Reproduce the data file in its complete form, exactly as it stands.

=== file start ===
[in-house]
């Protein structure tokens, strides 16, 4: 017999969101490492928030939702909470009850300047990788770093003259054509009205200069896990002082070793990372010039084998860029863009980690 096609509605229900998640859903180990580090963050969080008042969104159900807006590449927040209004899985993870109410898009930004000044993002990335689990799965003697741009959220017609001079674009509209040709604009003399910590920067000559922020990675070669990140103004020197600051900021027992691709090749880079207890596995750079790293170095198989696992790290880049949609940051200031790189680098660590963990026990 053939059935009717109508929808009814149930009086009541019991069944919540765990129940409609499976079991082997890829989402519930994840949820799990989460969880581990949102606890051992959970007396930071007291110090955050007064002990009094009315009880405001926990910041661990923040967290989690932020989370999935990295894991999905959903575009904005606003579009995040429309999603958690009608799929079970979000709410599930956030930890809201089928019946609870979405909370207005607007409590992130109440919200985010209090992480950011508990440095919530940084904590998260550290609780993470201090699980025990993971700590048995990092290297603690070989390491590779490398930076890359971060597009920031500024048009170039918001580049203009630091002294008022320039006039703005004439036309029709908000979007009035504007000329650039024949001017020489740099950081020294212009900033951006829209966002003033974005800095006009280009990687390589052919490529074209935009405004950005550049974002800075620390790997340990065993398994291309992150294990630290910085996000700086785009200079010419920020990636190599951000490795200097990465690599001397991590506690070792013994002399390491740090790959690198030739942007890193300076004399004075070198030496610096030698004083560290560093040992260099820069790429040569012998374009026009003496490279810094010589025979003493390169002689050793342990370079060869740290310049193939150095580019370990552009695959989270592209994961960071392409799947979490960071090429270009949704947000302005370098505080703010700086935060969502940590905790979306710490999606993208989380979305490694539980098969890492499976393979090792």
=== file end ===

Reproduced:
[in-house]
């Protein structure tokens, strides 16, 4: 017999969101490492928030939702909470009850300047990788770093003259054509009205200069896990002082070793990372010039084998860029863009980690 096609509605229900998640859903180990580090963050969080008042969104159900807006590449927040209004899985993870109410898009930004000044993002990335689990799965003697741009959220017609001079674009509209040709604009003399910590920067000559922020990675070669990140103004020197600051900021027992691709090749880079207890596995750079790293170095198989696992790290880049949609940051200031790189680098660590963990026990 053939059935009717109508929808009814149930009086009541019991069944919540765990129940409609499976079991082997890829989402519930994840949820799990989460969880581990949102606890051992959970007396930071007291110090955050007064002990009094009315009880405001926990910041661990923040967290989690932020989370999935990295894991999905959903575009904005606003579009995040429309999603958690009608799929079970979000709410599930956030930890809201089928019946609870979405909370207005607007409590992130109440919200985010209090992480950011508990440095919530940084904590998260550290609780993470201090699980025990993971700590048995990092290297603690070989390491590779490398930076890359971060597009920031500024048009170039918001580049203009630091002294008022320039006039703005004439036309029709908000979007009035504007000329650039024949001017020489740099950081020294212009900033951006829209966002003033974005800095006009280009990687390589052919490529074209935009405004950005550049974002800075620390790997340990065993398994291309992150294990630290910085996000700086785009200079010419920020990636190599951000490795200097990465690599001397991590506690070792013994002399390491740090790959690198030739942007890193300076004399004075070198030496610096030698004083560290560093040992260099820069790429040569012998374009026009003496490279810094010589025979003493390169002689050793342990370079060869740290310049193939150095580019370990552009695959989270592209994961960071392409799947979490960071090429270009949704947000302005370098505080703010700086935060969502940590905790979306710490999606993208989380979305490694539980098969890492499976393979090792």